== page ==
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Absence Seizures .. Dr Padmesh

Absence Seizures in Children

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Absence Seizures .. Dr Padmesh

  1. 1. Absence Seizures Dr.Padmesh. V
  2. 2. • Typical absence seizures have a bimodal distribution for age of onset; • First peak at 5-8 years (childhood) • Second peak near 12 years of age (juvenile)
  3. 3. • Childhood Absence Epilepsy (CAE) • CAE is a childhood epilepsy syndrome occurring in 10–17% of all childhood onset epilepsy. • The most common pediatric epilepsy syndrome. • Females > males
  4. 4. • Usually start at 5-8 yr of age. • No aura. • Usually last for only a few seconds.
  5. 5. • Accompanied by eye lid flutter or upward rolling of eyes. • Absence seizures can have simple automatisms like lip-smacking or picking at clothing. • Head can minimally fall forward. • No postictal period.
  6. 6. • Hyperventilation for 3-5 min can precipitate the seizures and the accompanying 3 Hz spike–and– slow-wave discharges.
  7. 7. • EEG: • The ictal EEG of a typical absence seizure demonstrates: • generalized spike and wave complexes • that are > 2.5 Hz, typically 3–4.5 Hz , and • lasting ≥ 3 seconds. 3/sec spike-and-wave discharge of absence seizures with normal background activity
  8. 8. • The presence of periorbital, lid, perioral or limb myoclonic jerks with the typical absence seizures usually predicts difficulty in controlling the seizures with medications.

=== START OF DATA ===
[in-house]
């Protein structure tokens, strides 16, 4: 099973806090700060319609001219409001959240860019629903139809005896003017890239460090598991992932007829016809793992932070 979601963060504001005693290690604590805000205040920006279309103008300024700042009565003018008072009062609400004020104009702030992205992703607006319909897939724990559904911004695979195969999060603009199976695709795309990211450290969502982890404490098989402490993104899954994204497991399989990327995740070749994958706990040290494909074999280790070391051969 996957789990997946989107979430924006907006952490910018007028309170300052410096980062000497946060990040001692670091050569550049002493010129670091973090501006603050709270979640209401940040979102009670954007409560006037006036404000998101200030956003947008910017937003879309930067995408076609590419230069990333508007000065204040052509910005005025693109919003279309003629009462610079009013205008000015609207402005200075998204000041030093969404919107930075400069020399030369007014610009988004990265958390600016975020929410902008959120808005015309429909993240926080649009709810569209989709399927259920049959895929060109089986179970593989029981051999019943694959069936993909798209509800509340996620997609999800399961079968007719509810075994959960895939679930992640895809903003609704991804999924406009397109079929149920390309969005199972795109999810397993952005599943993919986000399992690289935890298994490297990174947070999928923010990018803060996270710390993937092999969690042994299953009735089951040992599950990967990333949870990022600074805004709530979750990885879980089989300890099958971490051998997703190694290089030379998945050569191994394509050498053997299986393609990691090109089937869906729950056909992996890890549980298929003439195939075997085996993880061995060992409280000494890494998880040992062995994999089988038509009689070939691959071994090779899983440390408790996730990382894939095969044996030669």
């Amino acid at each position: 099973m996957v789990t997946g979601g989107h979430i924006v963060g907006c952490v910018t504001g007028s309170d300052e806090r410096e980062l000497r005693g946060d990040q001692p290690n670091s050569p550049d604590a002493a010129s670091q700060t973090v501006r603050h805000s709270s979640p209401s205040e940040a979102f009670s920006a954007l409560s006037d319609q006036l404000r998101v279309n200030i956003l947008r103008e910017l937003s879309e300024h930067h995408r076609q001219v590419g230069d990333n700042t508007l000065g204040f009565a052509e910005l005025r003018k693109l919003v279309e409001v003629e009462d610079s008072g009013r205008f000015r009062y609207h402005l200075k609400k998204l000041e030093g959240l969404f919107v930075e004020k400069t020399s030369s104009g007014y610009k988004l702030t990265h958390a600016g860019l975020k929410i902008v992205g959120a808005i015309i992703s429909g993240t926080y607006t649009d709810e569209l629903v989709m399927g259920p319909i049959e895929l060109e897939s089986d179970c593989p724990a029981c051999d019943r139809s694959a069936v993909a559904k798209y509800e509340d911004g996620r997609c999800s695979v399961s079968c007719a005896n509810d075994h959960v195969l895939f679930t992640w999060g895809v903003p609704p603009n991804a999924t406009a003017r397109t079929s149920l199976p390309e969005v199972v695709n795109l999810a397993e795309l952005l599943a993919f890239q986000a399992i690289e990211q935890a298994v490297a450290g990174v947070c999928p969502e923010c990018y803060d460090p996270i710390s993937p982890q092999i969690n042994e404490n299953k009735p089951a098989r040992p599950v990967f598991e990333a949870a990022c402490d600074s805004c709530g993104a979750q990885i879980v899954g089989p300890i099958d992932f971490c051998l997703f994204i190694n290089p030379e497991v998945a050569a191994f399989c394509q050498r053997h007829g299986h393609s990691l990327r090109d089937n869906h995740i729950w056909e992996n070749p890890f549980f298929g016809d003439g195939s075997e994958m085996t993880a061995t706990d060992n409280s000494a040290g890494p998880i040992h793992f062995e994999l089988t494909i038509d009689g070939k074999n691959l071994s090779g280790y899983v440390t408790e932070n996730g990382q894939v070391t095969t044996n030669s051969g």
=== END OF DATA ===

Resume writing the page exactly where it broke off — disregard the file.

9. 9. • Early onset absence seizures (before 4 yr) Evaluate glucose transporter defect that is often associated with low CSF glucose levels and an abnormal sequencing test of the transporter gene.
  10. 10. • Atypical absence seizures : • Associated myoclonic components. • Tone changes of the head (head drop) and body. • Variable impairments of consciousness. • Last longer than typical absences. • Precipitated by drowsiness. • Not provoked by hyperventilation or photic stimulation. • Usually more difficult to treat. • 1-2 Hz spike–and–slow-wave discharges.
  11. 11. • Juvenile absence seizures: • Similar to typical absences. • But occur at a later age. (10-17 years) • Accompanied by 4-6 Hz spike–and–slowwave and polyspike–and–slow-wave discharges. • Usually associated with juvenile myoclonic epilepsy
  12. 12. • TREATMENT: • Initial treatment: Ethosuximide (less toxic than valproate and more effective than lamotrigine.) • Alternative drugs of first choice are lamotrigine and valproate, especially if generalized tonic–clonic seizures coexist with absence seizures. (as these 2 medications are effective against the latter seizures whereas ethosuximide is not.) • EEG often normalizes when complete seizure control is achieved.
  13. 13. • TREATMENT: • Other medications that could be used for absence seizures include – Acetazolamide, – Zonisamide, or – Clonazepam.
  14. 14. • Outcome and Prognosis of Childhood Absence Epilepsy • Remission rates : 21%–74% • Although labeled “benign”, the clinical course of CAE is variable and remission rates are far lower than in other classic benign idiopathic epilepsies such as Benign Rolandic Epilepsy. • Multiple studies report that GTCs ultimately develop in roughly 40% of children with absence seizures at onset.
  15. 15. • Outcome and Prognosis of Childhood Absence Epilepsy • GTCs often occur 5 to 10 years after the onset of the absence seizures between 8–15 years old. • Risk factors include: – Onset of absence seizures after 8 years old, – Male sex, – Lack of response to initial therapy and – Therapy with only an anti-absence drug. • Accidental injury is common.
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